Mythbusting four Rolex myths, from The Great Escape, to the English Channel to British ColumbiaLuke Benedictus
“When the legend becomes fact, print the legend.” That line — from The Man Who Shot Liberty Valance, the classic western starring John Wayne and James Stewart — nails the way in which some tales become impossible to resist. Certain details might prove apocryphal. Slabs of the narrative turn out to be completely made up. But we choose to avert our eyes from these exaggerations because, well, they get in the way of a cracking yarn.
What’s all this got to do with Rolex? The brand’s position as the most powerful watchmaker in the world is founded both on horological innovation and a reputation for extreme dependability. Such attributes are certainly not in doubt. Yet, over the years, Rolex has reached such storied heights that it’s developed its own folklore, to the point that I’ve even been asked the question: “What’s your favourite Rolex myth?”
I don’t want to imply that the following tales are fabrications. Some indeed, like Everest, are 100 per cent fact. But all of them cast Rolex’s watches in such a heroic light that they’re the stuff of legend in the most literal sense.
Myth 1: Rolex inspired The Great Escape
During WWII, British army Corporal Clive “Nobby” Nutting is locked up in Stalag Luft III, a Luftwaffe-run prisoner-of-war camp. On March 10, 1943, he orders a stainless steel Rolex Oyster 3525 Chronograph, sending his request directly to Rolex founder Hans Wilsdorf in Geneva. In the letter, Nutting promises that he’ll pay for the watch down the track with money that he’s earned working as a shoemaker at the camp.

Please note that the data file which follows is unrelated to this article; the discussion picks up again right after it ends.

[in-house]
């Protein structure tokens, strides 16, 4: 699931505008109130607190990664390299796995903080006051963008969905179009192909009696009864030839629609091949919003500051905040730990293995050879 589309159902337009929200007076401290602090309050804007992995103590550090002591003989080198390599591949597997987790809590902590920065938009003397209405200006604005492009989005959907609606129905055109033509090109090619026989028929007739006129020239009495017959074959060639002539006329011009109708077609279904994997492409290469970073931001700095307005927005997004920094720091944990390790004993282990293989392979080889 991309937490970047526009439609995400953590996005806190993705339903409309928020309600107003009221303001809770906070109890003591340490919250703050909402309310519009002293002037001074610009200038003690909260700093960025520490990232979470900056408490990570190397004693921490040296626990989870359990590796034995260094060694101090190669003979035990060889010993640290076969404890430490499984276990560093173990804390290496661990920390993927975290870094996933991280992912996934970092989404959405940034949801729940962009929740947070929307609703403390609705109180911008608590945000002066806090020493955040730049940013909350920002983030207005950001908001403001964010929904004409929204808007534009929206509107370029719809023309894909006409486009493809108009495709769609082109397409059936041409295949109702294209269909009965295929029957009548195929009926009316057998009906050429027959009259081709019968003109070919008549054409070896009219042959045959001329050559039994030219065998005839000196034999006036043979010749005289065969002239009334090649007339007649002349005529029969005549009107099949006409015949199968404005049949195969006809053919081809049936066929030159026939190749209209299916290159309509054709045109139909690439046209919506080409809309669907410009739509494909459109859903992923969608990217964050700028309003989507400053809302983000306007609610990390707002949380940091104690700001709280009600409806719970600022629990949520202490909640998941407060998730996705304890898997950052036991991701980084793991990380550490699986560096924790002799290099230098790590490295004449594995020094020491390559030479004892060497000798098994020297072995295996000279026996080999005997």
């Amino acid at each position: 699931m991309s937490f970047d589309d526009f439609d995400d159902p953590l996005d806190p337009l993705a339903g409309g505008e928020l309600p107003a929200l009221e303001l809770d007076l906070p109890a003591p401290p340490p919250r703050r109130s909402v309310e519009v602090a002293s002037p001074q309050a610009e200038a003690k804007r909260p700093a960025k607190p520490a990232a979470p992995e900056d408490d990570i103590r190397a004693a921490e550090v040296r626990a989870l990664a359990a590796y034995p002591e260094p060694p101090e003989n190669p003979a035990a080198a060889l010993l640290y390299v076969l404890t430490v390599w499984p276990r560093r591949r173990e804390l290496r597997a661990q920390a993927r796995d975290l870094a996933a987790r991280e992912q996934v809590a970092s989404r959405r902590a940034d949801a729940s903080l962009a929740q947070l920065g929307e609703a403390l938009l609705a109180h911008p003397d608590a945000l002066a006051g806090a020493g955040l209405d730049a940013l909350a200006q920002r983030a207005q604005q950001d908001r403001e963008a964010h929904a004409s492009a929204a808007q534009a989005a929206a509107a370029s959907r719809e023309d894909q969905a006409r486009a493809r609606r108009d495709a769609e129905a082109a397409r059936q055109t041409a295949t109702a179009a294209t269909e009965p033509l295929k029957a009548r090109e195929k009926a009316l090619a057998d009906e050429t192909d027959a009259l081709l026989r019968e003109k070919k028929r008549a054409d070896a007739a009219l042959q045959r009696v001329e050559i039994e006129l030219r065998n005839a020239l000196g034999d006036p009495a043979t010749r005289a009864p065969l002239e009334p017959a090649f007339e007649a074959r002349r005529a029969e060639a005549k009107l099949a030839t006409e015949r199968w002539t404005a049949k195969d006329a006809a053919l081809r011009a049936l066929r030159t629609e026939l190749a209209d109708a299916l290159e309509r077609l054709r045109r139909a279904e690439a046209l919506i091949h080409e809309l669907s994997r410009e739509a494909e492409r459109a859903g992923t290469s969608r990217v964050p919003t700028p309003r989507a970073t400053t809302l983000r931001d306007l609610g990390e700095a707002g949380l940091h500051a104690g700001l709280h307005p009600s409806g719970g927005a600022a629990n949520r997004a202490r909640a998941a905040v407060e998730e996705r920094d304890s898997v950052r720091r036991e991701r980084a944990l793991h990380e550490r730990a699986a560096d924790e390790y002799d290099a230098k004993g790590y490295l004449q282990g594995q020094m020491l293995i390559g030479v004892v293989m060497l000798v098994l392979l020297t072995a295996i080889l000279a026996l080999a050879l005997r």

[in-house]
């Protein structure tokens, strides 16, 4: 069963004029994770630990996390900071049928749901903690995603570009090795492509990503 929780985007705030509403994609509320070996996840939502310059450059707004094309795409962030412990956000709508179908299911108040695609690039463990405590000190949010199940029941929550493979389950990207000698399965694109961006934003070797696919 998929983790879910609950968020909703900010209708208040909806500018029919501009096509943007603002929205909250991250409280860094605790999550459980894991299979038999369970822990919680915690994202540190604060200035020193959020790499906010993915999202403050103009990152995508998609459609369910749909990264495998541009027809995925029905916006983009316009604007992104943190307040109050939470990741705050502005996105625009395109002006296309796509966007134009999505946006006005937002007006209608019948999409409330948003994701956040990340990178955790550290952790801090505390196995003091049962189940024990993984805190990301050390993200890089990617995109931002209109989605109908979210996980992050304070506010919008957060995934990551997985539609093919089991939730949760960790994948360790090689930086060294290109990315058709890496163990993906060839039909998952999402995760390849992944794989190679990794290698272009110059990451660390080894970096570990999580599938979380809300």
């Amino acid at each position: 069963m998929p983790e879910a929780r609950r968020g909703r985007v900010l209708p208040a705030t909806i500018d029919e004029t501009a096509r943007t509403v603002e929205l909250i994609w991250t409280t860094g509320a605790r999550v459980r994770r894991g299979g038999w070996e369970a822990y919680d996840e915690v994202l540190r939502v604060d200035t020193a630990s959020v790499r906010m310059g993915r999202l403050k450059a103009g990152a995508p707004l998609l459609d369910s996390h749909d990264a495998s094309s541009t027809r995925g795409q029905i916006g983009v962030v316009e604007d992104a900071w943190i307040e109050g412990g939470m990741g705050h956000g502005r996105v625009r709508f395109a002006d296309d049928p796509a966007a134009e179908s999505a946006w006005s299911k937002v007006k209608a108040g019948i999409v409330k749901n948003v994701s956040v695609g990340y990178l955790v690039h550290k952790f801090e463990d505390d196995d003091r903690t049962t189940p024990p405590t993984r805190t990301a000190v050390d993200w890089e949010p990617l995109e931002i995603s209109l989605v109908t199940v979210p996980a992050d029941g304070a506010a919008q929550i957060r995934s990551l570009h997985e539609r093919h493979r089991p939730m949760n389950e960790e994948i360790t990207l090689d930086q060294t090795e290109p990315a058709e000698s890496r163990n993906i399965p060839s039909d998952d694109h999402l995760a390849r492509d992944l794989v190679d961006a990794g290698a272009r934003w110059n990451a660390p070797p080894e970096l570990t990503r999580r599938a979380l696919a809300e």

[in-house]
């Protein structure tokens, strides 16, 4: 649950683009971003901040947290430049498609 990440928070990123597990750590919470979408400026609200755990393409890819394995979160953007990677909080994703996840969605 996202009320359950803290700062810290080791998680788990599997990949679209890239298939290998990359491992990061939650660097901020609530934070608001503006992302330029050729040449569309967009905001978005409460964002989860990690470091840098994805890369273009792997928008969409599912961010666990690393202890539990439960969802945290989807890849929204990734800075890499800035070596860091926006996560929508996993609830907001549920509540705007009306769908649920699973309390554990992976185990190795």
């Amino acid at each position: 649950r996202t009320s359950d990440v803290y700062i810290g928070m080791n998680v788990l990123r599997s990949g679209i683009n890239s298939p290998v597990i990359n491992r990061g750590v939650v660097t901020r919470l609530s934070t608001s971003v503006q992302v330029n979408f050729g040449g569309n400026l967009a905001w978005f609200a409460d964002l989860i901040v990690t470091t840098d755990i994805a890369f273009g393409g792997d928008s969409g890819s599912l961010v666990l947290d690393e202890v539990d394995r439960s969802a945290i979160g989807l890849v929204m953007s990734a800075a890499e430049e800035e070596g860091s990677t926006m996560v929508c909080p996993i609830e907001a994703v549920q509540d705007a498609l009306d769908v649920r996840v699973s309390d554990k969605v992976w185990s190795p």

Miraculous as it may seem, Rolex regularly dispatched watches to POWs in this way. Wilsdorf, a committed supporter of the British cause, had become aware that the Germans were confiscating the watches of captured men and had started a campaign of sending them replacements, taking advantage of the fact that the Geneva Convention ensured POWs could receive mail via the Red Cross.
Nutting’s Rolex arrived on July 10, accompanied by a letter from Wilsdorf apologising for the late delivery and insisting that he shouldn’t dream about paying for the watch before the end of the war.
But Nutting had an ulterior motive for his order. He’d specifically chosen his Rolex for its chronograph function, which he would subsequently use to time the patrols of the German guards. The reason: Nutting was hatching a plan to escape.
The Corporal would eventually play a role in the escape attempt of 76 men who attempted to break out through a tunnel on March 24, 1944. Three of the men did indeed manage to escape to neutral Sweden and Spain. Unfortunately, the rest fared less well, with most captured and dumped back in their cells and some even being executed by the Gestapo. Nutting himself never made it down the tunnel. Yet by helping with the preparations and timing the eventual attempt, the Corporal came to be viewed as one of the architects of the adventure that would later inspire The Great Escape.
The wartime epic – which incidentally has the best theme tune for whistling in cinema history – is set in Stalag Luft III. But Nutting may also have inadvertently inspired the film’s most iconic moment with a sketch from his POW diary (above) found to include a prominent motorcycle. At any rate, the Corporal became a consultant on the 1963 movie in which Steve McQueen channels Evel Knievel to evade the Germans with a daredevil stunt..
Myth 2: The barnacle encrusted lost and then found Rolex of British Columbia
A story from the Rolex Forums tells of a man happily fishing off the west coast of British Columbia. Suddenly his rod snares the clasp of his Rolex Submariner, breaking a pin on the bi-metal bracelet and propelling the watch overboard. As it disappears beneath the waves, the man stares into the water in horrified disbelief. Snapping back into action, he then records his boat’s coordinates on his GPS in order to preserve some inkling of the watch’s position deep on the Canadian seabed.